Illustration of the seven planets orbiting the TRAPPIST-1 ultra-cool low mass star. Planets e, f, and g orbit in the suspected habitable zone (green) based on the spectral type and modeling of the system. Note: the size of the planets is greatly exaggerated compared to their orbital
radii and that the radial dimension of the TRAPPIST-1 system has been enlarged by a factor of 25. In
other words, the entire TRAPPIST-1 system would fit well inside the orbit of Mercury.

A new report issued today has recommended that NASA should support research on a broader range of biosignatures and environments, and incorporate the field of astrobiology into all stages of future exploratory missions.

“An Astrobiology Strategy for the Search for Life in the Universe” is a Congressionally mandated report from the National Academies of Sciences, Engineering, and Medicine.

Europan environments that may harbor life or preserve biosignature. A variety of geologic and geophysical processes, including ocean currents governed by tides, rotation, and heat exchange, are required to drive water from the subsurface to the surface and govern how any exchange operates.
SOURCE: Kevin Hand, Jet Propulsion Laboratory, “On the Habitability of Ocean Worlds,” presentation
to the Workshop on Searching for Life across Space and Time, December 5, 2016.



Novel biosignatures

The blue-ribbon committee found that the lines of evidence now used to look for current and past life on Earth and beyond, called biosignatures, needs expansion.

Also, recommended is investigating novel “agnostic” biosignatures – signs of life that are not tied to a particular metabolism or molecular “blueprint,” or other characteristics of life as we currently know it.

Chemical evidence consistent with serpentinization and water-rock interactions on Enceladus and known hydrothermal activity make Enceladus a key target for astrobiology exploration.
Sampling the moon’s plumes would help to establish if life exists there now.
Southwest Research Institute


Diversity of life

The report explains that NASA should focus on research and exploration of possible life below the surface of a planet in light of recent advances that have demonstrated the breadth and diversity of life below Earth’s surface, the nature of fluids beneath the surface of Mars, and the likelihood of life-sustaining geological processes in planets and moons with subsurface oceans.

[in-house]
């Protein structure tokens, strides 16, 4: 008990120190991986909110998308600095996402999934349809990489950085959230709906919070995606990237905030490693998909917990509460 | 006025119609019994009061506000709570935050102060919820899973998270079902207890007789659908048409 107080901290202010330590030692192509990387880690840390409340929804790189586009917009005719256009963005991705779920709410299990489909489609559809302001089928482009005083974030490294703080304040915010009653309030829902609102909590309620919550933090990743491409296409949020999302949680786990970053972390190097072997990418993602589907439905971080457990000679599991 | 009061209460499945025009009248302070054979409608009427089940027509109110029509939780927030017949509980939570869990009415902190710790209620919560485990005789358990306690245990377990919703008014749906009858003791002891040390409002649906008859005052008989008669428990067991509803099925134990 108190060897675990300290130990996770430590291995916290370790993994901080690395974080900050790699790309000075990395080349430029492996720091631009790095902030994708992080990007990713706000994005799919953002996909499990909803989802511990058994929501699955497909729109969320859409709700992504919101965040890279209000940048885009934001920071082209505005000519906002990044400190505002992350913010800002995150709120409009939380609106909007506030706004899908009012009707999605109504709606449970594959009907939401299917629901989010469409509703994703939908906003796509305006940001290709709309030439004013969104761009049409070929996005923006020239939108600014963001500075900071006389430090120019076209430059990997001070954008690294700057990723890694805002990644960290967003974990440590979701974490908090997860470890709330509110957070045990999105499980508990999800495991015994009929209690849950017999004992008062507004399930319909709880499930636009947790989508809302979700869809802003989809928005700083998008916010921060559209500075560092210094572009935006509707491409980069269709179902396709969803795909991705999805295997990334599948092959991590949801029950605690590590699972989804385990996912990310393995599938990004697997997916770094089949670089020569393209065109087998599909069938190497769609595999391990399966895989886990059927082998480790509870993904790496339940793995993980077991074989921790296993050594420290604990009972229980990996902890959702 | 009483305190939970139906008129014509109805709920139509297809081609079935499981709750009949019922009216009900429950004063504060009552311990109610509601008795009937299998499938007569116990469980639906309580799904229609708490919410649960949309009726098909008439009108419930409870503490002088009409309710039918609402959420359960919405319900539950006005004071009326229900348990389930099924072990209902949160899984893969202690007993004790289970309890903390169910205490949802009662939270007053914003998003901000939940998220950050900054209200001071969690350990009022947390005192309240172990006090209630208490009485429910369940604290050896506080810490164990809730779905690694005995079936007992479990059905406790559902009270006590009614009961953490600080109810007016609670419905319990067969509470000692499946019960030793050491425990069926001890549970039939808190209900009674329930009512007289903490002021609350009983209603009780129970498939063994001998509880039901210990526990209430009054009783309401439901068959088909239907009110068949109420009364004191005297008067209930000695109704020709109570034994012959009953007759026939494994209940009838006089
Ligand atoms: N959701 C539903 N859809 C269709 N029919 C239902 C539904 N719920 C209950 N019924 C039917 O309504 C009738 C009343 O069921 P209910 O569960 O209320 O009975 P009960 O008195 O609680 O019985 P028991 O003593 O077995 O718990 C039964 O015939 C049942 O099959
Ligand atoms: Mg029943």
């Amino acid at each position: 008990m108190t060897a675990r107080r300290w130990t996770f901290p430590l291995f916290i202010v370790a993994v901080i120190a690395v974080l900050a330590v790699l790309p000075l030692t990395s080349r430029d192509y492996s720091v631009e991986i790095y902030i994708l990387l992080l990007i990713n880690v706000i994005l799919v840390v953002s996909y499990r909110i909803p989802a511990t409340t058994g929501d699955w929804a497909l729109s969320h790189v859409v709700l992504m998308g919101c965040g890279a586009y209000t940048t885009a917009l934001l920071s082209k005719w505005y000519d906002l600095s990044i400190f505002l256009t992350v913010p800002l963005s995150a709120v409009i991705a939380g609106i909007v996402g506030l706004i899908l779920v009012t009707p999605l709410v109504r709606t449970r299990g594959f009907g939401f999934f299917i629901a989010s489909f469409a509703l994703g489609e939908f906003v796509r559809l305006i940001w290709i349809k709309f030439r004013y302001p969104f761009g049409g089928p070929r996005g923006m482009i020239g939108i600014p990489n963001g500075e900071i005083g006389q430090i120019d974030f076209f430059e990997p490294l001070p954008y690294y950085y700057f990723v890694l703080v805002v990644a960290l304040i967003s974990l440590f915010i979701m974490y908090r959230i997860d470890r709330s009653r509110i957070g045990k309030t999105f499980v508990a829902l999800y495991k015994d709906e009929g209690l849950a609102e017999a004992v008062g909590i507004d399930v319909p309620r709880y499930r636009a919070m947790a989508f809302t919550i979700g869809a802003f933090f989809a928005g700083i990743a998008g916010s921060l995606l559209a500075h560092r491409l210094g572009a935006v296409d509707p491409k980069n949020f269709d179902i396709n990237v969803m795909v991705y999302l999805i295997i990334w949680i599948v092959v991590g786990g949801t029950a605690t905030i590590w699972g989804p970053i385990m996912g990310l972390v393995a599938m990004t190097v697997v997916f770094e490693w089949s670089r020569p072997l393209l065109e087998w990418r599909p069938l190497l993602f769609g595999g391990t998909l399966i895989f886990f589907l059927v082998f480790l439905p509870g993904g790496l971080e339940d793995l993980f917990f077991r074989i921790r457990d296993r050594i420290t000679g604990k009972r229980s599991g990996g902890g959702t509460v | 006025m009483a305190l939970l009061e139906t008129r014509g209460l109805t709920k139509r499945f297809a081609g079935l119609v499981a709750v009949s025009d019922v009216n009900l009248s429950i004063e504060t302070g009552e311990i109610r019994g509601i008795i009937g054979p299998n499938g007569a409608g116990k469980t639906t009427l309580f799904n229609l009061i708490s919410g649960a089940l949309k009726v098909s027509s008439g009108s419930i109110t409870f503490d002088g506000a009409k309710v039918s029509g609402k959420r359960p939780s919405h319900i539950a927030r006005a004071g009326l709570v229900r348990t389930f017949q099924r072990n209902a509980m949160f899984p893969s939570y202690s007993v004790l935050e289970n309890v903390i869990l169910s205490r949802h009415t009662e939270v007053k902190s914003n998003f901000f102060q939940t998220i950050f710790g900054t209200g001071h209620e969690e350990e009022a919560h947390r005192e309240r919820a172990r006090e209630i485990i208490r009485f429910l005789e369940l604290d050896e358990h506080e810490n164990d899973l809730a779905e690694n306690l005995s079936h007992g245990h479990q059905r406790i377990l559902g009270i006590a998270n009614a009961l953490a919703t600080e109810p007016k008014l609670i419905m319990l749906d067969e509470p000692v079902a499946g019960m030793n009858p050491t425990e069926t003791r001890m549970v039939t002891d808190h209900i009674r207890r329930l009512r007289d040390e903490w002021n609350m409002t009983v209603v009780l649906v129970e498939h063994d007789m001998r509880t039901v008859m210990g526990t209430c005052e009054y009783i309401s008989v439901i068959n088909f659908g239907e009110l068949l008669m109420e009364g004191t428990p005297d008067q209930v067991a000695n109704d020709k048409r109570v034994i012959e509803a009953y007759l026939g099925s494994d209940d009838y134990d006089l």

A renewed focus on how to seek signs of subsurface life will inform astrobiology investigations of other rocky planets or moons, ocean or icy worlds, and beyond to exoplanets.

Life detection technologies

The report emphasizes the need for NASA to ramp up efforts in developing mission-ready life detection technologies to advance the search for life. Highlighted is implementing technologies in near-term ground- and space-based direct imaging missions that can suppress the light from stars.

Flagged in the NASA-sponsored report is, so far, planning, implementation, and operations of planetary exploration missions with astrobiological objectives have tended to be more strongly defined by geological perspectives than by astrobiology-focused strategies.

Artist rendition of CubeSats at Europa. These twin CubeSats are currently in a feasibility
study to be included with the NASA Europa Clipper mission.

Private-sector space missions

Within its nearly 200 pages, the report notes that the burgeoning space economy and possibility of private-sector robotic and human missions to Mars pose challenges to compliance with articles VI and IX of the Outer Space Treaty.

“These challenges are complicated by the absence of a regulatory body in the U.S. with authority to authorize and supervise private-sector activities beyond low-Earth orbit,” the report states.

Planetary protection issues

The recent transfer of NASA’s Office of Planetary Protection (OPP) from the Science Mission Directorate to the Office of Safety and Mission Assurance is generally regarded as a positive change, the report adds.

“However, the move has had some negative consequences,” the report observes. The disestablishment of the Planetary Protection Subcommittee of the NASA Advisory Council has deprived the OPP of its primary internal source of independent scientific and technical advice. “Further, the long-term future of the Planetary Protection research and analysis program, long underfunded and offered only intermittently in recent years, remains unclear.”

The report — “An Astrobiology Strategy for the Search for Life in the Universe” – is available at:

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